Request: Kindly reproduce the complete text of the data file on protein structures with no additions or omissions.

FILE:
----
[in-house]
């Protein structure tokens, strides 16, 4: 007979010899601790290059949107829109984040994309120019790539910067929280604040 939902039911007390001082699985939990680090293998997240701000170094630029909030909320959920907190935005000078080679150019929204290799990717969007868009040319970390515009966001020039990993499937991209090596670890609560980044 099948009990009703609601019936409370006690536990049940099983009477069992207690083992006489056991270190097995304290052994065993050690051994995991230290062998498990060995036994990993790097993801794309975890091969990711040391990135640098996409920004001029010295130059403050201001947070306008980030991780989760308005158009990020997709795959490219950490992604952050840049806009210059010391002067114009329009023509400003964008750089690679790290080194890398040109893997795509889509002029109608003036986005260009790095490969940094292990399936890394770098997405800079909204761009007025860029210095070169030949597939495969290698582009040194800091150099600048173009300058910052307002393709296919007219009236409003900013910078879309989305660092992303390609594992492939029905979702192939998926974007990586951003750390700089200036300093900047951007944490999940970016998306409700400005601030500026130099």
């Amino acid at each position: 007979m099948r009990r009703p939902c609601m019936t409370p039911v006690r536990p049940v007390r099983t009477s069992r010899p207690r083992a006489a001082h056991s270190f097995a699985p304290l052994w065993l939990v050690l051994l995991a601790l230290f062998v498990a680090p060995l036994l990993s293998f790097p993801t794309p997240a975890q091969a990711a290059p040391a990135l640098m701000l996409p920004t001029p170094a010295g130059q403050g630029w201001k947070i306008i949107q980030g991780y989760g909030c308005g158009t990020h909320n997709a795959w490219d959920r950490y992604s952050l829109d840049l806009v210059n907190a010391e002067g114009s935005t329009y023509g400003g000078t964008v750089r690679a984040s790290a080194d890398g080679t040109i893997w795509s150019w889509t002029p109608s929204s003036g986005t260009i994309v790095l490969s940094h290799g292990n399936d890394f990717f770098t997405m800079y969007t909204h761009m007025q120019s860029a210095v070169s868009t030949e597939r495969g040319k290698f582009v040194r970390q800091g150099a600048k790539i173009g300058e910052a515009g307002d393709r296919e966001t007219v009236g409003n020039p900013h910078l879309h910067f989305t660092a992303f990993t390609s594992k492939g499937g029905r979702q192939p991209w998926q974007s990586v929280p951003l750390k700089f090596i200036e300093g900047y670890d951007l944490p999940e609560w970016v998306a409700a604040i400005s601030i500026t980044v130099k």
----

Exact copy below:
[in-house]
């Protein structure tokens, strides 16, 4: 007979010899601790290059949107829109984040994309120019790539910067929280604040 939902039911007390001082699985939990680090293998997240701000170094630029909030909320959920907190935005000078080679150019929204290799990717969007868009040319970390515009966001020039990993499937991209090596670890609560980044 099948009990009703609601019936409370006690536990049940099983009477069992207690083992006489056991270190097995304290052994065993050690051994995991230290062998498990060995036994990993790097993801794309975890091969990711040391990135640098996409920004001029010295130059403050201001947070306008980030991780989760308005158009990020997709795959490219950490992604952050840049806009210059010391002067114009329009023509400003964008750089690679790290080194890398040109893997795509889509002029109608003036986005260009790095490969940094292990399936890394770098997405800079909204761009007025860029210095070169030949597939495969290698582009040194800091150099600048173009300058910052307002393709296919007219009236409003900013910078879309989305660092992303390609594992492939029905979702192939998926974007990586951003750390700089200036300093900047951007944490999940970016998306409700400005601030500026130099």
């Amino acid at each position: 007979m099948r009990r009703p939902c609601m019936t409370p039911v006690r536990p049940v007390r099983t009477s069992r010899p207690r083992a006489a001082h056991s270190f097995a699985p304290l052994w065993l939990v050690l051994l995991a601790l230290f062998v498990a680090p060995l036994l990993s293998f790097p993801t794309p997240a975890q091969a990711a290059p040391a990135l640098m701000l996409p920004t001029p170094a010295g130059q403050g630029w201001k947070i306008i949107q980030g991780y989760g909030c308005g158009t990020h909320n997709a795959w490219d959920r950490y992604s952050l829109d840049l806009v210059n907190a010391e002067g114009s935005t329009y023509g400003g000078t964008v750089r690679a984040s790290a080194d890398g080679t040109i893997w795509s150019w889509t002029p109608s929204s003036g986005t260009i994309v790095l490969s940094h290799g292990n399936d890394f990717f770098t997405m800079y969007t909204h761009m007025q120019s860029a210095v070169s868009t030949e597939r495969g040319k290698f582009v040194r970390q800091g150099a600048k790539i173009g300058e910052a515009g307002d393709r296919e966001t007219v009236g409003n020039p900013h910078l879309h910067f989305t660092a992303f990993t390609s594992k492939g499937g029905r979702q192939p991209w998926q974007s990586v929280p951003l750390k700089f090596i200036e300093g900047y670890d951007l944490p999940e609560w970016v998306a409700a604040i400005s601030i500026t980044v130099k």